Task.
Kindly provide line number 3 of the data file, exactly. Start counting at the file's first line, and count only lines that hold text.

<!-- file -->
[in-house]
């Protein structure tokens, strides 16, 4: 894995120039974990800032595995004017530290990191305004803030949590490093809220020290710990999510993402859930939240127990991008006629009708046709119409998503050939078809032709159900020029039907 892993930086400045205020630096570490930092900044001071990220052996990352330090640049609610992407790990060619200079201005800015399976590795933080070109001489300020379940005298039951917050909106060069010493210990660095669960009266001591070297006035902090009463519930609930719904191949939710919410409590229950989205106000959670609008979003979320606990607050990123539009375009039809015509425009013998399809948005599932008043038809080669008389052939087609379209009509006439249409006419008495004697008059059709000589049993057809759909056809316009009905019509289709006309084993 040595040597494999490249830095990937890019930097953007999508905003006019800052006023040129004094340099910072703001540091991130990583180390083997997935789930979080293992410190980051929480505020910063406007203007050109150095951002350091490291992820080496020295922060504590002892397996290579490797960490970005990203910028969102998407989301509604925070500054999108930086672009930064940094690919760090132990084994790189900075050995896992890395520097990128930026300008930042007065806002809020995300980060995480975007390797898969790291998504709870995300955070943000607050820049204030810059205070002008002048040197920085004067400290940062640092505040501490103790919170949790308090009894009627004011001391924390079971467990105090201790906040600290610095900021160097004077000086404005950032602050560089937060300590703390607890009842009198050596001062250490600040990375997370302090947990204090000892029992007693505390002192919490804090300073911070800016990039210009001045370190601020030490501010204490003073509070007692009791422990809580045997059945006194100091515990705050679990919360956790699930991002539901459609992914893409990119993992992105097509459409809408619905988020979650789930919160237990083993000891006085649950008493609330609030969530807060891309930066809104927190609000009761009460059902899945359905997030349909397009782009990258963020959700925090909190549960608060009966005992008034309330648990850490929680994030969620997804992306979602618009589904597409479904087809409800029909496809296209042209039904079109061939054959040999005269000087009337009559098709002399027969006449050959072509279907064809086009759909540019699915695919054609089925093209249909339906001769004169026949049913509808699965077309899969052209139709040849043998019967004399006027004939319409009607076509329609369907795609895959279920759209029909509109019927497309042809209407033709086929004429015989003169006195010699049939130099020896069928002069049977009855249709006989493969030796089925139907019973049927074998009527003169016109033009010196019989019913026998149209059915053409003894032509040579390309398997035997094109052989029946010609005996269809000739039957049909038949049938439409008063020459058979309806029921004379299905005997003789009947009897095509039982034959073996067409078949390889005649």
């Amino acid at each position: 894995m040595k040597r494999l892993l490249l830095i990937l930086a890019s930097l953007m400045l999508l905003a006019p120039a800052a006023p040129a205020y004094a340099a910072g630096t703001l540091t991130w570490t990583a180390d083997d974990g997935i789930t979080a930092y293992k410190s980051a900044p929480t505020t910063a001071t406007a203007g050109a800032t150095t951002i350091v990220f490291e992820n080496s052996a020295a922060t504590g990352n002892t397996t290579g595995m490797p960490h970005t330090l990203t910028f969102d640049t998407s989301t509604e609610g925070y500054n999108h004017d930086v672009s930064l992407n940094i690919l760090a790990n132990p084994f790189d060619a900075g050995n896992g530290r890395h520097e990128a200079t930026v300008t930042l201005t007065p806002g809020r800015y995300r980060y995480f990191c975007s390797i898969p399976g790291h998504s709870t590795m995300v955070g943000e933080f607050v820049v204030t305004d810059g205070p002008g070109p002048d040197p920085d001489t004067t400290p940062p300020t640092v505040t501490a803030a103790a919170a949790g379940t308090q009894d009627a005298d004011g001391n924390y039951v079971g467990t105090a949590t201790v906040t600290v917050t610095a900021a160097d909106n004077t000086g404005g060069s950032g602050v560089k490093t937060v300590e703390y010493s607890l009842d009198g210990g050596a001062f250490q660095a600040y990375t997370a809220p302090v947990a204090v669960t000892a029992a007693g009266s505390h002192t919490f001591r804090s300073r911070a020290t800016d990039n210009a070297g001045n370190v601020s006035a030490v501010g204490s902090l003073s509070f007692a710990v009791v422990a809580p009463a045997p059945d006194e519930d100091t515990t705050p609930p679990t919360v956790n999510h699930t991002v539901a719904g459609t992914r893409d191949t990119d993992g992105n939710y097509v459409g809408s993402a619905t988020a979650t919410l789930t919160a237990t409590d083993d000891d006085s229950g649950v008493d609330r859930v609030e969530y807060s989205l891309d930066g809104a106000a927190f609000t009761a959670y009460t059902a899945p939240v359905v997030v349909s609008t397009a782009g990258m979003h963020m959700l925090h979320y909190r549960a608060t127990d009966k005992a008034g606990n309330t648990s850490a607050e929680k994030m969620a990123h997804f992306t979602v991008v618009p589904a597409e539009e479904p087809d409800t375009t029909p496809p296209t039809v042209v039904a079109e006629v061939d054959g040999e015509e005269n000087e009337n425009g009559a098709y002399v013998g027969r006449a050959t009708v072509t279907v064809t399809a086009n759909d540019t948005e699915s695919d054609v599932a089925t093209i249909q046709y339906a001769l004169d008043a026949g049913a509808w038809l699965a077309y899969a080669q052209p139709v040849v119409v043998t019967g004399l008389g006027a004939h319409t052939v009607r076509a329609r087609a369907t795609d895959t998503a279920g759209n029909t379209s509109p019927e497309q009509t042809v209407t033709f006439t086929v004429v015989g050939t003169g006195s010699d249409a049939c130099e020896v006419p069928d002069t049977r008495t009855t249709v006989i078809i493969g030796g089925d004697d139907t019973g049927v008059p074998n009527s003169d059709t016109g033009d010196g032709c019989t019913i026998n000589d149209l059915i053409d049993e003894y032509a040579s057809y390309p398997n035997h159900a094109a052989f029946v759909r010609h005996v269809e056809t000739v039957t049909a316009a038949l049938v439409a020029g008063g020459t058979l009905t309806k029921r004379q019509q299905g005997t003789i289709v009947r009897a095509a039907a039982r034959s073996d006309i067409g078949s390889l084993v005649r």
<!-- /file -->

């Amino acid at each position: 894995m040595k040597r494999l892993l490249l830095i990937l930086a890019s930097l953007m400045l999508l905003a006019p120039a800052a006023p040129a205020y004094a340099a910072g630096t703001l540091t991130w570490t990583a180390d083997d974990g997935i789930t979080a930092y293992k410190s980051a900044p929480t505020t910063a001071t406007a203007g050109a800032t150095t951002i350091v990220f490291e992820n080496s052996a020295a922060t504590g990352n002892t397996t290579g595995m490797p960490h970005t330090l990203t910028f969102d640049t998407s989301t509604e609610g925070y500054n999108h004017d930086v672009s930064l992407n940094i690919l760090a790990n132990p084994f790189d060619a900075g050995n896992g530290r890395h520097e990128a200079t930026v300008t930042l201005t007065p806002g809020r800015y995300r980060y995480f990191c975007s390797i898969p399976g790291h998504s709870t590795m995300v955070g943000e933080f607050v820049v204030t305004d810059g205070p002008g070109p002048d040197p920085d001489t004067t400290p940062p300020t640092v505040t501490a803030a103790a919170a949790g379940t308090q009894d009627a005298d004011g001391n924390y039951v079971g467990t105090a949590t201790v906040t600290v917050t610095a900021a160097d909106n004077t000086g404005g060069s950032g602050v560089k490093t937060v300590e703390y010493s607890l009842d009198g210990g050596a001062f250490q660095a600040y990375t997370a809220p302090v947990a204090v669960t000892a029992a007693g009266s505390h002192t919490f001591r804090s300073r911070a020290t800016d990039n210009a070297g001045n370190v601020s006035a030490v501010g204490s902090l003073s509070f007692a710990v009791v422990a809580p009463a045997p059945d006194e519930d100091t515990t705050p609930p679990t919360v956790n999510h699930t991002v539901a719904g459609t992914r893409d191949t990119d993992g992105n939710y097509v459409g809408s993402a619905t988020a979650t919410l789930t919160a237990t409590d083993d000891d006085s229950g649950v008493d609330r859930v609030e969530y807060s989205l891309d930066g809104a106000a927190f609000t009761a959670y009460t059902a899945p939240v359905v997030v349909s609008t397009a782009g990258m979003h963020m959700l925090h979320y909190r549960a608060t127990d009966k005992a008034g606990n309330t648990s850490a607050e929680k994030m969620a990123h997804f992306t979602v991008v618009p589904a597409e539009e479904p087809d409800t375009t029909p496809p296209t039809v042209v039904a079109e006629v061939d054959g040999e015509e005269n000087e009337n425009g009559a098709y002399v013998g027969r006449a050959t009708v072509t279907v064809t399809a086009n759909d540019t948005e699915s695919d054609v599932a089925t093209i249909q046709y339906a001769l004169d008043a026949g049913a509808w038809l699965a077309y899969a080669q052209p139709v040849v119409v043998t019967g004399l008389g006027a004939h319409t052939v009607r076509a329609r087609a369907t795609d895959t998503a279920g759209n029909t379209s509109p019927e497309q009509t042809v209407t033709f006439t086929v004429v015989g050939t003169g006195s010699d249409a049939c130099e020896v006419p069928d002069t049977r008495t009855t249709v006989i078809i493969g030796g089925d004697d139907t019973g049927v008059p074998n009527s003169d059709t016109g033009d010196g032709c019989t019913i026998n000589d149209l059915i053409d049993e003894y032509a040579s057809y390309p398997n035997h159900a094109a052989f029946v759909r010609h005996v269809e056809t000739v039957t049909a316009a038949l049938v439409a020029g008063g020459t058979l009905t309806k029921r004379q019509q299905g005997t003789i289709v009947r009897a095509a039907a039982r034959s073996d006309i067409g078949s390889l084993v005649r």